ACT’s Democracy Policy A Step Closer To Implementation
“The Independent Electoral Review’s endorsement of ACT’s plan for a referendum on the Parliamentary term is a bright spot amid a list of otherwise dopey ideas,” says ACT Party Leader David Seymour.
“ACT has already secured a Government commitment to introduce my Constitution (Enabling a 4-Year Term) Amendment Bill to Parliament within 15 months. Crucially, we will only extend the Parliamentary term if two conditions are met: control of select committees must be handed over to the opposition, and the changes must be approved by the public in a referendum.
“Lawmakers have often grumbled about brief three-year terms where more time is spent planning and campaigning than on actual delivery of election promises. But the flipside is that we mustn’t risk overweighting the powers of the executive branch of government.
“ACT’s legislation will provide an option to extend the term of Parliament to four years, on the condition that Parliamentary Select Committee membership is proportional to non-executive party membership throughout the preceding term of Parliament. This means fewer patsy questions, in favour of genuine grillings of Ministers and officials like we saw with the Opposition-chaired Epidemic Response Committee.
"In other words, future Governments will be given more time to deliver on their manifestos while facing more scrutiny on their laws.
“The Review’s endorsement of the referendum approach reflects a broad consensus, supported by ACT, that the voting public gets the final say on questions of how their votes translate to the allocation of state power. It’s the same principle that drives ACT’s initiative to restore the right to local referendum on Māori wards at the council level – another commitment won in our coalition agreement.”
Votes for 16 year-olds a victory for Greens, Chairman Mao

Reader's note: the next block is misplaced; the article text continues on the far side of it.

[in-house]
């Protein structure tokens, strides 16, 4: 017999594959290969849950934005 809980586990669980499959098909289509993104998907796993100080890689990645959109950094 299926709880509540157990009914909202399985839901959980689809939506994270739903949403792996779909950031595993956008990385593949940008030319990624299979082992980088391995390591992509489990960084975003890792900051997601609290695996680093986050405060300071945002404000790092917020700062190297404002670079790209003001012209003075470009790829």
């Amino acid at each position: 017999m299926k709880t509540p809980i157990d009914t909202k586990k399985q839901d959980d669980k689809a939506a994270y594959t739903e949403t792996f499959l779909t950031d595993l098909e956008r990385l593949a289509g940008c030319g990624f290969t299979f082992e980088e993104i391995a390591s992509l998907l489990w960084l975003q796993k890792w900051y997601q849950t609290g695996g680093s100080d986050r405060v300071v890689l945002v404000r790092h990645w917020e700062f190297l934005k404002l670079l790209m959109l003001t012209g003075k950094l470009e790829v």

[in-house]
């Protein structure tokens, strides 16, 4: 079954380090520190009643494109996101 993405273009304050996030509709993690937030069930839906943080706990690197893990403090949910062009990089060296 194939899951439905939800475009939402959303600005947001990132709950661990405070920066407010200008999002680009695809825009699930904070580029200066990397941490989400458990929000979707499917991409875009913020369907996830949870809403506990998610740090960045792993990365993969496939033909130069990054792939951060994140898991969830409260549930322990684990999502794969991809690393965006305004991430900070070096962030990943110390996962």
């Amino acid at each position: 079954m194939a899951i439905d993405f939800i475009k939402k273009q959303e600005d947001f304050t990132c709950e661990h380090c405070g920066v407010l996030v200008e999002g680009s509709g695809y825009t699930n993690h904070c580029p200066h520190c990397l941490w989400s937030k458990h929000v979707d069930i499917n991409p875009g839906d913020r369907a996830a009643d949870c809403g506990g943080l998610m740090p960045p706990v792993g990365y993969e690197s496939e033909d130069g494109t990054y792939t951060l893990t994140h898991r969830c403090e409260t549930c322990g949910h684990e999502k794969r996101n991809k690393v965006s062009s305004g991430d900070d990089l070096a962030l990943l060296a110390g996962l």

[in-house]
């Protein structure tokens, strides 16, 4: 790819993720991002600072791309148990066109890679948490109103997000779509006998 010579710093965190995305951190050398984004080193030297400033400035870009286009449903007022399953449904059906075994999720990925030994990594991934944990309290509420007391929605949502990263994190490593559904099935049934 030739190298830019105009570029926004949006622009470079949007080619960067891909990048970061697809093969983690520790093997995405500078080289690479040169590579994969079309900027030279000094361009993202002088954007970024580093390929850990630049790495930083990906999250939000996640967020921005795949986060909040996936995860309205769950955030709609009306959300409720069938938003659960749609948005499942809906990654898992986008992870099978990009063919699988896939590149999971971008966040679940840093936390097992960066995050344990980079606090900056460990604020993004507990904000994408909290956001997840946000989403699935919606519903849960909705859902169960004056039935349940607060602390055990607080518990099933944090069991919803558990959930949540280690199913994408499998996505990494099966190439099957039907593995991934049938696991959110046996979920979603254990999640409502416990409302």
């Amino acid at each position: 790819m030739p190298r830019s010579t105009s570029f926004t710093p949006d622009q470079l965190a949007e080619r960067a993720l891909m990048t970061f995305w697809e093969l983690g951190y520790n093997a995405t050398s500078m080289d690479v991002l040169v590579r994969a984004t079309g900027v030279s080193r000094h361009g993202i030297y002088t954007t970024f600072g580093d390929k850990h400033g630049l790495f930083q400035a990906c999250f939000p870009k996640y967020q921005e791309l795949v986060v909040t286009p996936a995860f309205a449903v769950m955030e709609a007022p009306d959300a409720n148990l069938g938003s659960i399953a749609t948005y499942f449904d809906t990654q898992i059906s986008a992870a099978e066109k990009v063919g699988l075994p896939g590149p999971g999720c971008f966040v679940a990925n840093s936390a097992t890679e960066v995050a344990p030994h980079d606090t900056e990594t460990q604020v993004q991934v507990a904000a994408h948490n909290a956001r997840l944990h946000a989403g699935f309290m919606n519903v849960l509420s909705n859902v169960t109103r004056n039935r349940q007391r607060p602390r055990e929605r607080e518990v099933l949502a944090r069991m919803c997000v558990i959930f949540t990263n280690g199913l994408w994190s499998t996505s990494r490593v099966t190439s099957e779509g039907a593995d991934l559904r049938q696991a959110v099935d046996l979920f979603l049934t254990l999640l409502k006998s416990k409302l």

“In June, I said the Independent Electoral Review’s draft recommendations would set New Zealand on course for a permanent left-wing government. That holds true for the final report.
“More state funding for political parties, lowering the voting age to 16, giving all prisoners the right to vote, special protection for Māori interests – all of that will have the Greens and the Māori Party rubbing their hands with delight. ACT will block these recommendations.
“Only 13 per cent of Kiwis support lowering the voting age. The last thing we need is another 120,000 voters who pay no tax voting for more spending and bigger government. As for the idea that this is about equal rights, give me a break. You’d never see the Greens campaigning for kids to vote if they thought those kids were all voting ACT.
“Combine voting at 16 with civics delivered by left-wing teacher unionists and you’ve got a recipe for cultural revolution, pitting indoctrinated socialist youth against the parents and taxpayers who pay their bills.
“Taxpayer funding for political parties would have a corrosive effect on our democracy, putting our current set of parties on the taxpayer teat with an unfair advantage over outside challengers. And New Zealanders will be rightly queasy about funding political campaigns they disagree with. I’d worry for the mental health of any Green Party voter who’s forced to pitch in for the re-election of ACT’s Rural Communities spokesman Mark Cameron.
“ACT thinks it’s a good thing that politicians have to go out and fundraise from the community. It’s not democracy when parties are funded by the very institution they’re supposed to be holding accountable.
“A number of similarly dopey ideas from the review will also be shut down by ACT, such as a new fund for campaigning to Māori, removing rules against enticing voters with refreshment and entertainment, and allowing the size of Parliament to creep up as the population grows.
“Together, these ideas fly in the face of common sense and if put to a referendum will only serve to distract from more worthwhile debates, such as around the length of the Parliamentary term and the makeup and power of select committees.”